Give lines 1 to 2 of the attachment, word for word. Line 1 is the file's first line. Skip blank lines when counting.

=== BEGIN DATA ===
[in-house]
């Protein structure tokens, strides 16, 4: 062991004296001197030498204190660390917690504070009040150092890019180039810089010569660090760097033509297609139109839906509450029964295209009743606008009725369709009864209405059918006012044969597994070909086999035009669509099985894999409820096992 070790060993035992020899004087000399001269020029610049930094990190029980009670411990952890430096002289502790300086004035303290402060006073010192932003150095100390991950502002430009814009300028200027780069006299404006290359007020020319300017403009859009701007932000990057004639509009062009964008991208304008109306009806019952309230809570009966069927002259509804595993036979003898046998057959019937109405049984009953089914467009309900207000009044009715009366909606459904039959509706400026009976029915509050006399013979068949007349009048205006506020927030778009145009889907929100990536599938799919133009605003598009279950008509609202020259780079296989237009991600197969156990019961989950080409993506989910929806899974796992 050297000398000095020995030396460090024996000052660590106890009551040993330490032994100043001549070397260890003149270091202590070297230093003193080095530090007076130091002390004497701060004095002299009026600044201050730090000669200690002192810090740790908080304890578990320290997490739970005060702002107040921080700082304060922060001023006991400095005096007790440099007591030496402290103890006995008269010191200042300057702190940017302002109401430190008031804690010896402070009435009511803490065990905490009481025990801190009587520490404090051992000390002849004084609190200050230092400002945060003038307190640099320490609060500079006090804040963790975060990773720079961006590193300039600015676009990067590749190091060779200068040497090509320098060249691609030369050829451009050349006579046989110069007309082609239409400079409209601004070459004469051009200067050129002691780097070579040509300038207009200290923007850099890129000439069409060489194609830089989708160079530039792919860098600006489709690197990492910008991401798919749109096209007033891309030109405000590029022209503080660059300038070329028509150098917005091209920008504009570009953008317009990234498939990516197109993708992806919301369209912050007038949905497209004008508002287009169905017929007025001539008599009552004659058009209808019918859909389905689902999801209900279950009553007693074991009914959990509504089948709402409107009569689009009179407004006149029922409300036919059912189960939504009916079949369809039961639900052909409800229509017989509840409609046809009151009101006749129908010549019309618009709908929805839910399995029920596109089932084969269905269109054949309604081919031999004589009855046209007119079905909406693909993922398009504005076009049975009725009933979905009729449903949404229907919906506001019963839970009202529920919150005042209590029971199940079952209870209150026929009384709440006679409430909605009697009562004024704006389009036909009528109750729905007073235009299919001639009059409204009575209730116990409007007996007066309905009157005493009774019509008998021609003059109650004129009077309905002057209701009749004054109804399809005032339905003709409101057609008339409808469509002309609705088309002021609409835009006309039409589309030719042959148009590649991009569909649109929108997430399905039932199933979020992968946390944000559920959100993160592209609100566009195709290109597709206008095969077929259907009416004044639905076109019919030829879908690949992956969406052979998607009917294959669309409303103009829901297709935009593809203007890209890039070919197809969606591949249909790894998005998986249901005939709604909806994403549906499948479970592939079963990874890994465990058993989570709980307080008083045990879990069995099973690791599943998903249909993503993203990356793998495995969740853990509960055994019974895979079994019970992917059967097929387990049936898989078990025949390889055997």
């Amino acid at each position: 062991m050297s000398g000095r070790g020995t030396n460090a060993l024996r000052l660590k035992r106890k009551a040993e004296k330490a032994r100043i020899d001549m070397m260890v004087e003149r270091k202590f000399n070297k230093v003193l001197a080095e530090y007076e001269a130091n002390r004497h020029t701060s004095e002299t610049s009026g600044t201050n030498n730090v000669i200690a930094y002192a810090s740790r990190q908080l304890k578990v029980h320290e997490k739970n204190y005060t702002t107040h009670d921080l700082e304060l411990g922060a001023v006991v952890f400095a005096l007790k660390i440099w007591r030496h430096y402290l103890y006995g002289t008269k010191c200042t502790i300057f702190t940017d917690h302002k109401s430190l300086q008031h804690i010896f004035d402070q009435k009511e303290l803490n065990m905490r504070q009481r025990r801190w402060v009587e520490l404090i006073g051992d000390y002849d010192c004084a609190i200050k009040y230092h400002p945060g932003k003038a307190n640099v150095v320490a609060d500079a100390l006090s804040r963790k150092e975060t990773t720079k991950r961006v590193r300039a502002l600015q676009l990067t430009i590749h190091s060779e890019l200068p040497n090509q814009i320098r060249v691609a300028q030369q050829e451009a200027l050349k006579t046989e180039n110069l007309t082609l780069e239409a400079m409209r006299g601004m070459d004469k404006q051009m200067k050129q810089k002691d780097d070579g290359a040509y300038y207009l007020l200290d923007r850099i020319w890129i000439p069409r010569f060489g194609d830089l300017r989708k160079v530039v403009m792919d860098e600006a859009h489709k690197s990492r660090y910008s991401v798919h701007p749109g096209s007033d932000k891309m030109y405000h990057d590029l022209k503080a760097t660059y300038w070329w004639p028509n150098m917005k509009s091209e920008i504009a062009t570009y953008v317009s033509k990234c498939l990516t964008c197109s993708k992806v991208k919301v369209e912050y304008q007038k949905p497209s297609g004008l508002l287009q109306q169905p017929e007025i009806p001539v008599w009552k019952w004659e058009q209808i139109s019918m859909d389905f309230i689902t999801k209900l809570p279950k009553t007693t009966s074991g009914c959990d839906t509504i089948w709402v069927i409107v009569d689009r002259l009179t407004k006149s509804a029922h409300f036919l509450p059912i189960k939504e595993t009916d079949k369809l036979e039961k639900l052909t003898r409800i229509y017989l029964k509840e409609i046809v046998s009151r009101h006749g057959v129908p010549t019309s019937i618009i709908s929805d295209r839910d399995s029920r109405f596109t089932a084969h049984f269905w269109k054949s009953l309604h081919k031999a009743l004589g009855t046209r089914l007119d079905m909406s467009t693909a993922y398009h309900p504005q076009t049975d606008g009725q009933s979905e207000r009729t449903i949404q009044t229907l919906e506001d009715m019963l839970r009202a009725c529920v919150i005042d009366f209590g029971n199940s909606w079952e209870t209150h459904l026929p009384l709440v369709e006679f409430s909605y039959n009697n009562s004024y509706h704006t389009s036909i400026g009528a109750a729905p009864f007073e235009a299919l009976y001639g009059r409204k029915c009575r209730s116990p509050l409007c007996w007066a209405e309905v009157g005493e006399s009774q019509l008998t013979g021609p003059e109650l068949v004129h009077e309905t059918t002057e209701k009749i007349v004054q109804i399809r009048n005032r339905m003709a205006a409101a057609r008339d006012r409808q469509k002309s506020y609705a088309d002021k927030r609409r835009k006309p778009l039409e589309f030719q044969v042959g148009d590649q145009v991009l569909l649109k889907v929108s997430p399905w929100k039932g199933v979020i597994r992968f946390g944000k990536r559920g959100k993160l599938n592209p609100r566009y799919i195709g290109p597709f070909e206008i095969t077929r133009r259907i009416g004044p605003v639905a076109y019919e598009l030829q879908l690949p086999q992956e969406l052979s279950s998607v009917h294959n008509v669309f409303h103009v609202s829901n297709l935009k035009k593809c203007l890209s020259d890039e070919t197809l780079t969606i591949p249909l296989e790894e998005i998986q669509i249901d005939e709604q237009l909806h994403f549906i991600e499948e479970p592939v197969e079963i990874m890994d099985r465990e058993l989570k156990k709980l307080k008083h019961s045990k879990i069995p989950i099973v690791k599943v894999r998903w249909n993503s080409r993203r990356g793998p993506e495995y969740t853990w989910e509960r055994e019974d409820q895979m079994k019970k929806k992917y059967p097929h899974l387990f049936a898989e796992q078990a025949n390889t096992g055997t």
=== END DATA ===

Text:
[in-house]
């Protein structure tokens, strides 16, 4: 062991004296001197030498204190660390917690504070009040150092890019180039810089010569660090760097033509297609139109839906509450029964295209009743606008009725369709009864209405059918006012044969597994070909086999035009669509099985894999409820096992 070790060993035992020899004087000399001269020029610049930094990190029980009670411990952890430096002289502790300086004035303290402060006073010192932003150095100390991950502002430009814009300028200027780069006299404006290359007020020319300017403009859009701007932000990057004639509009062009964008991208304008109306009806019952309230809570009966069927002259509804595993036979003898046998057959019937109405049984009953089914467009309900207000009044009715009366909606459904039959509706400026009976029915509050006399013979068949007349009048205006506020927030778009145009889907929100990536599938799919133009605003598009279950008509609202020259780079296989237009991600197969156990019961989950080409993506989910929806899974796992 050297000398000095020995030396460090024996000052660590106890009551040993330490032994100043001549070397260890003149270091202590070297230093003193080095530090007076130091002390004497701060004095002299009026600044201050730090000669200690002192810090740790908080304890578990320290997490739970005060702002107040921080700082304060922060001023006991400095005096007790440099007591030496402290103890006995008269010191200042300057702190940017302002109401430190008031804690010896402070009435009511803490065990905490009481025990801190009587520490404090051992000390002849004084609190200050230092400002945060003038307190640099320490609060500079006090804040963790975060990773720079961006590193300039600015676009990067590749190091060779200068040497090509320098060249691609030369050829451009050349006579046989110069007309082609239409400079409209601004070459004469051009200067050129002691780097070579040509300038207009200290923007850099890129000439069409060489194609830089989708160079530039792919860098600006489709690197990492910008991401798919749109096209007033891309030109405000590029022209503080660059300038070329028509150098917005091209920008504009570009953008317009990234498939990516197109993708992806919301369209912050007038949905497209004008508002287009169905017929007025001539008599009552004659058009209808019918859909389905689902999801209900279950009553007693074991009914959990509504089948709402409107009569689009009179407004006149029922409300036919059912189960939504009916079949369809039961639900052909409800229509017989509840409609046809009151009101006749129908010549019309618009709908929805839910399995029920596109089932084969269905269109054949309604081919031999004589009855046209007119079905909406693909993922398009504005076009049975009725009933979905009729449903949404229907919906506001019963839970009202529920919150005042209590029971199940079952209870209150026929009384709440006679409430909605009697009562004024704006389009036909009528109750729905007073235009299919001639009059409204009575209730116990409007007996007066309905009157005493009774019509008998021609003059109650004129009077309905002057209701009749004054109804399809005032339905003709409101057609008339409808469509002309609705088309002021609409835009006309039409589309030719042959148009590649991009569909649109929108997430399905039932199933979020992968946390944000559920959100993160592209609100566009195709290109597709206008095969077929259907009416004044639905076109019919030829879908690949992956969406052979998607009917294959669309409303103009829901297709935009593809203007890209890039070919197809969606591949249909790894998005998986249901005939709604909806994403549906499948479970592939079963990874890994465990058993989570709980307080008083045990879990069995099973690791599943998903249909993503993203990356793998495995969740853990509960055994019974895979079994019970992917059967097929387990049936898989078990025949390889055997």